Almost daily, I get asked for spiritual advice. It is a great joy to guide people toward Christ. One of the most common questions I am asked lately is, “How do I grow as a Christian?” from people who feel they are stuck spiritually, or growing at a painfully slow pace.
Paul Tripp recently shared on the ChurchLeaders podcast that most Christians feel comfortable with their past salvation in that they received Christ, and their future salvation in that they will go to heaven one day, but they struggle with how to walk out their salvation in the present.
Growth as a Christian is a common struggle for all of us, because it often looks different than we expect or hope.
Thankfully, I have come across some incredible resources filled with much Biblical wisdom on how to grow as a Christian, that have helped immensely, and given me a greater understanding of this process.
Here are 6 powerful truths about growth as a Christian:
1. We will never be perfect in this life
If anyone had an opportunity to say how far they had come in their Christian growth, it was the Apostle James. He was known in Church history as “camel knees” for how fervently he prayed. Yet, James admits, “we all stumble in many ways.” (James 3:2)
One of the truths about holiness is the more you become painfully aware of your failings, the more you are actually growing. Self righteousness and feeling that you are “good” is actually a bad thing (see 1 John 1:8; Luke 18:9-14). The nearer you draw to the Lord, the more you see His perfection, and your imperfections (see Isaiah 6:1-8). As we grow as Christians, we will become more aware of our sin than we previously noticed.
Even as Christians, who are called to grow toward perfection in Christ, we will never be perfect in this life. Far from it. There is not a day of our Christian lives where we will not be needy for the Gospel. Accept this reality, and continue growing as a Christian from this place of acceptance because of Christ’s work on the cross on your behalf.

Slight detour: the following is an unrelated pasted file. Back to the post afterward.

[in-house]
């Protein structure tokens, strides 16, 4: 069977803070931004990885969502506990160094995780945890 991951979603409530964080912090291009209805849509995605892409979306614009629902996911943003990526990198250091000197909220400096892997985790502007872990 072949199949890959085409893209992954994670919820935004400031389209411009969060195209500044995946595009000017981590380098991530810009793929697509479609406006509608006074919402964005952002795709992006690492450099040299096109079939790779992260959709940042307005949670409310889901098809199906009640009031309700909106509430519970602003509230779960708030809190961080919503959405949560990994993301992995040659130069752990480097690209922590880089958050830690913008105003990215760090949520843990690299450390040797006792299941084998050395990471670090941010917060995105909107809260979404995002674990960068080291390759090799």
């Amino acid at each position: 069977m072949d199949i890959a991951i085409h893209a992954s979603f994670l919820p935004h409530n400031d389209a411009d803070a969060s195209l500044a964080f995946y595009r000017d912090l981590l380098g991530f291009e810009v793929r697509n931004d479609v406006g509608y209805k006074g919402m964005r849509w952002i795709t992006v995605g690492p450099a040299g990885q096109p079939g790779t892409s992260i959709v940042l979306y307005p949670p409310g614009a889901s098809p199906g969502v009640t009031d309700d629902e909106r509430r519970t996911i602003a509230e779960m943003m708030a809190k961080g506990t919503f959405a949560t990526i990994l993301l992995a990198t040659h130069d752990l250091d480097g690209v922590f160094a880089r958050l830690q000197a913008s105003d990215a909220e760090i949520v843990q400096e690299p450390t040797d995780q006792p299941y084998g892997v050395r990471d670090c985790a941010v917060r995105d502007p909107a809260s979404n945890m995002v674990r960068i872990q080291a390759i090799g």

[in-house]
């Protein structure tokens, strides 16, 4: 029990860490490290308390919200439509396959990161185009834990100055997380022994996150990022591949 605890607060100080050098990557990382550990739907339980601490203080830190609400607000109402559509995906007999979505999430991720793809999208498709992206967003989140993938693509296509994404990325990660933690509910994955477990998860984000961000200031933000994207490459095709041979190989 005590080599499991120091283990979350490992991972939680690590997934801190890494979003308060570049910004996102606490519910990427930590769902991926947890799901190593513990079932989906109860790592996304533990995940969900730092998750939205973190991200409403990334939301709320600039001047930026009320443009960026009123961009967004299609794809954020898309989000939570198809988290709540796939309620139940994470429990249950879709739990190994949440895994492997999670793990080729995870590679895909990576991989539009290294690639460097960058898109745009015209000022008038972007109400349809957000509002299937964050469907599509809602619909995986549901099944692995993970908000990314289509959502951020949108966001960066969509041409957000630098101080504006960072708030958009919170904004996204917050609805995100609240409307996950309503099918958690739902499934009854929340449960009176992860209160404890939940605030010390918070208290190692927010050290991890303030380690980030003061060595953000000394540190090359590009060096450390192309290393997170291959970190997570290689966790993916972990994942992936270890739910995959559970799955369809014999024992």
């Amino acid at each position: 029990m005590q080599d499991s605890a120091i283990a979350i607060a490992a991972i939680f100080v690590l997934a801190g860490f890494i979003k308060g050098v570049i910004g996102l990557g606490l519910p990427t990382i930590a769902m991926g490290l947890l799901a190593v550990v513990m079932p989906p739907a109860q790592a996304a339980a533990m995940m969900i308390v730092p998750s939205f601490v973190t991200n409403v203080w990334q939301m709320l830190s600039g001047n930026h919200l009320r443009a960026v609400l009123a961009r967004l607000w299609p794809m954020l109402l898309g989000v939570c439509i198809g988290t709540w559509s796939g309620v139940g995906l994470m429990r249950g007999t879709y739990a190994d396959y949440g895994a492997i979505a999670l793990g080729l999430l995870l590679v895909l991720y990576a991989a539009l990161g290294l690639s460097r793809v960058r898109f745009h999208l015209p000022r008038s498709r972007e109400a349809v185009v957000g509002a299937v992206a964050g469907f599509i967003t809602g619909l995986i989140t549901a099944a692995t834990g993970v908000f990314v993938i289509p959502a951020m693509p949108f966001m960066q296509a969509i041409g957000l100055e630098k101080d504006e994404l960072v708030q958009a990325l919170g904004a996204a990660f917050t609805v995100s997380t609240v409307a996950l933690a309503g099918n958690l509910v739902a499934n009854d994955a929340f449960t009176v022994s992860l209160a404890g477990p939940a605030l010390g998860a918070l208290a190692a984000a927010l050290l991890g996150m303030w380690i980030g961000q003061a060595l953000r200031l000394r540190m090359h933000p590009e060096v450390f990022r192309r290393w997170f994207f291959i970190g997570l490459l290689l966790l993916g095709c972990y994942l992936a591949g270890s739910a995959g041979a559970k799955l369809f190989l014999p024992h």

2. Growth is often hard to see up close
When we look back over the years, we see how God has been working in us, but it can often feel as if in our day-to-day lives we are not growing at all. We wonder how long we will struggle with the same things, and why we can’t seem to move past baby steps in our Christian growth.
I remember when we were young, going to our extended relative camping trip, and seeing one of our cousins. So much had changed in a year – he was taller, looked much older, and his voice had completely changed and gotten deeper. We were very surprised at how much he had changed, but he and his family didn’t understand our surprise. They had seen his change in minutia. We were much more able to notice the change because we hadn’t been with him for a year.
This is how Christian growth can sometimes feel. But as we look back over the years, we can truly say – “I’m not who I want to be, but thank God, I’m nowhere who I used to be.”
When Christ comes into our lives we become a “new creation” (2 Corinthians 5:17). He brings us “from death to life” (Ephesians 2:5). Yet, we are still in this life – in “this body of death” (Romans 7:24). We will always have the need to continually lay down our sin and selfishness daily at the foot of the cross (see Luke 9:23).
Lane Adams shares in his book The Incredible Patience of God how even as a Pastor, he felt painfully aware of his weakness and lack of growth. His book, originally titled Why Am I Taking So Long to Get Better explains the struggle we all have with the slowness of our growth in Christ. We do grow in our faith, but often not at the speed we expect or hope. This is normal.